Navy Public Hearing on Sonar use Informs Jacksonville Residents


Story Number: NNS080324-09Release Date: 3/24/2008 1:05:00 PM
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By Mass Communication Specialist 2nd Class Regina L. Brown, Fleet Public Affairs Center Det. Southeast

JACKSONVILLE, Fla. (NNS) -- Local Jacksonville residents attended the Navy's public hearing for sonar use held at the Florida Community College at Jacksonville South Campus, March 18.

On Feb. 15, the Department of the Navy filed the Atlantic Fleet Active Sonar Training (AFAST) Draft Environmental Impact Statement (DEIS)/Draft Overseas Environmental Impact Statement (DOEIS) with the Environmental Protection Agency. Subsequently, six hearings at various places up and down the East Coast were held to gather oral and written comments from citizens concerned with the Navy's use of sonar.

Attendees wishing to address the issue were allotted three minutes of speaking time during the hearing. Those who are interested in making longer statements can submit their comments in writing and can do so by March 31, when the statement will become part of the official record.

"Having the public involved is part of the National Environmental Policy Act requirements," said Jene Nissen, U.S. Fleet Forces Command in Norfolk, AFAST project manager. "It's important, so the public understands the analysis that we've conducted and understands the result that we came up with and also has the ability to have input in the final analysis so that they're an integral piece of this project."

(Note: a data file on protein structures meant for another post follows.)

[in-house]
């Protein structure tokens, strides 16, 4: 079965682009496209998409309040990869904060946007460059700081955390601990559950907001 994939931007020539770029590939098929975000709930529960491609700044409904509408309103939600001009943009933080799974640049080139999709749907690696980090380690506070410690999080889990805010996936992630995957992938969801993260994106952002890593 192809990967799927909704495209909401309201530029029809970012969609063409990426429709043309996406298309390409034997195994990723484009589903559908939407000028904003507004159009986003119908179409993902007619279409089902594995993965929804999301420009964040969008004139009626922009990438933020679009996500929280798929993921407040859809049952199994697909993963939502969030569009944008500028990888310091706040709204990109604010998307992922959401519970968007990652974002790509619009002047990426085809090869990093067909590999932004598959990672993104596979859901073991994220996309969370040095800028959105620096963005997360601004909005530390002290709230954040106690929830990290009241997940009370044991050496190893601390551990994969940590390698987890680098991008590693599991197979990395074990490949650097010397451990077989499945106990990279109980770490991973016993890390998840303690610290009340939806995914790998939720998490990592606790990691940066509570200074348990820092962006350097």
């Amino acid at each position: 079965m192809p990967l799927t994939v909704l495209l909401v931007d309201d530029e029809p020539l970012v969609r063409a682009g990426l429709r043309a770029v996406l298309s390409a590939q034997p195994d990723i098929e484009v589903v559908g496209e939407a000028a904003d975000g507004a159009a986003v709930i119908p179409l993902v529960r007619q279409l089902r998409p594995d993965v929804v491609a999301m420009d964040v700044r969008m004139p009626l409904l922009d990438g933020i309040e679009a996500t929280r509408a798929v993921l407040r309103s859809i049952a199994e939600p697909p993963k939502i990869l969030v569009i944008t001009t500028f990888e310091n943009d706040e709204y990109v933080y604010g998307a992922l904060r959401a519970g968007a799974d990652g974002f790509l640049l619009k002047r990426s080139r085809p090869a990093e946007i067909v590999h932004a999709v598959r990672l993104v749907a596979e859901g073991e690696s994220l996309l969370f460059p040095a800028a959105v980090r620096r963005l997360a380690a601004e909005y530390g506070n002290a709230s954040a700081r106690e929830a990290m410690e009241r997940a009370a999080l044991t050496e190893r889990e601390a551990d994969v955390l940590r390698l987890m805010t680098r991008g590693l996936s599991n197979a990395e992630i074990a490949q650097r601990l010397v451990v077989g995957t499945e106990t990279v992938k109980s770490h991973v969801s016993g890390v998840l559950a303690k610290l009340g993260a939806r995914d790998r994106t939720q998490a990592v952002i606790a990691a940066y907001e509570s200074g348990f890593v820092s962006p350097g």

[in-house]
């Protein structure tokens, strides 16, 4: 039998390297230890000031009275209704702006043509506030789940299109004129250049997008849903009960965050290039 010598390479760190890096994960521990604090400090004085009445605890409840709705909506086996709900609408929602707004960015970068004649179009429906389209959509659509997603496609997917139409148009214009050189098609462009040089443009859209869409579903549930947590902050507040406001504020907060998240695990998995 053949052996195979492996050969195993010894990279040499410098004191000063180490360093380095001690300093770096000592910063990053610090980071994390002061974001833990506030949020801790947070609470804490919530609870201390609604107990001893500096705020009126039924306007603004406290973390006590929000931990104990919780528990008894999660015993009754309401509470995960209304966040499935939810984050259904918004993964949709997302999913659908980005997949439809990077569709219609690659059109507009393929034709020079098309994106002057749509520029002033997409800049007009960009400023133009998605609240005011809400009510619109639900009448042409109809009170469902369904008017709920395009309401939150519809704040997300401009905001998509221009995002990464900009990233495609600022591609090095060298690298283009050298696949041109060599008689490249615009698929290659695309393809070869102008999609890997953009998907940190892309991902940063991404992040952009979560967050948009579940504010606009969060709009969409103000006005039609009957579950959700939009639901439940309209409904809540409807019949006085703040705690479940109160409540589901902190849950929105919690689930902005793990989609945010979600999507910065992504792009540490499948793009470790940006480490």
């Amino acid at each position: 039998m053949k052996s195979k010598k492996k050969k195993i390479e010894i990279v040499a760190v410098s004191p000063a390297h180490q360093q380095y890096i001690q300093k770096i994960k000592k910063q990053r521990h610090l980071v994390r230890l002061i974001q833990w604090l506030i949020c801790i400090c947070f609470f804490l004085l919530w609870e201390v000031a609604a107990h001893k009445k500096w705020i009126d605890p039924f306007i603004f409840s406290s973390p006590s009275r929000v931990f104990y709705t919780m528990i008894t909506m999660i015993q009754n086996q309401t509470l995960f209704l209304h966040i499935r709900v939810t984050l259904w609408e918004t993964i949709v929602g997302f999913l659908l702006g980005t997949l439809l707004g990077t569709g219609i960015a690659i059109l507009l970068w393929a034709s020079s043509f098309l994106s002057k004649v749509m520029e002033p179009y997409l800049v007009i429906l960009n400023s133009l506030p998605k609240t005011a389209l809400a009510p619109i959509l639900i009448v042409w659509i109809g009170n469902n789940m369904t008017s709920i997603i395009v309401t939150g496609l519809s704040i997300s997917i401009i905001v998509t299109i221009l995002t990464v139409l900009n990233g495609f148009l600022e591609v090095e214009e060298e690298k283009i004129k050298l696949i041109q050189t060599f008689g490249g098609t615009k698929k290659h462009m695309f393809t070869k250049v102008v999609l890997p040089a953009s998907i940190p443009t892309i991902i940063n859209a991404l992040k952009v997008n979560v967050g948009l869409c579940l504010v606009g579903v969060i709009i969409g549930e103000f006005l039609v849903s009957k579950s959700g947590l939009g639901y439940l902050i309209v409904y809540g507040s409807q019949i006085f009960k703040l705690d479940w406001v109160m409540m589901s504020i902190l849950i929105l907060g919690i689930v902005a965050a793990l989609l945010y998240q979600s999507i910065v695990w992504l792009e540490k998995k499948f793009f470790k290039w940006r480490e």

The AFAST DEIS/DOEIS will evaluate the possible environmental effects of mid-range and high-range active sonar and proposes four different options for the Navy's execution of sonar training.

Alternative one proposes fixed sonar training areas that would be available for use year-round; alternative two also proposes designated sonar areas, but with the possibility that the areas would be adjusted seasonally to minimize environmental impact. Alternative three assigns designated areas of increased awareness where sonar use would not be conducted and alternative four proposes no change to the current course of action.

This impact analysis of the Navy's use of sonar has been ongoing for about two years and will be completed in just less than a year.

"We're hoping the public gets a better understanding of the Navy's requirements to do anti-submarine warfare training; why we need it," said Capt. Charles Wydler, commanding officer, Afloat Training Group in Norfolk. "We have to protect not only our national assets, but our environment also."

For more news from Naval Air Station Jacksonville, visit www.navy.mil/local/nasjax/.

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Marine biologist Any Kumar explains to Jacksonville residents the potential effects of sonar on marine mammals during a public hearing on sonar.
080318-N-3285B-012 JACKSONVILLE, Fla. (March 18, 2008) Marine biologist Any Kumar explains to Jacksonville residents the potential effects of sonar on marine mammals during a public hearing on sonar at Florida Community College South Campus. Six hearings were held this month at various locations across the East Coast to gather oral and written comments from the public on their concerns about the Navy's use of sonar. U.S. Navy photo by Mass Communication Specialist 2nd Class Regina L. Brown (Released)
March 20, 2008
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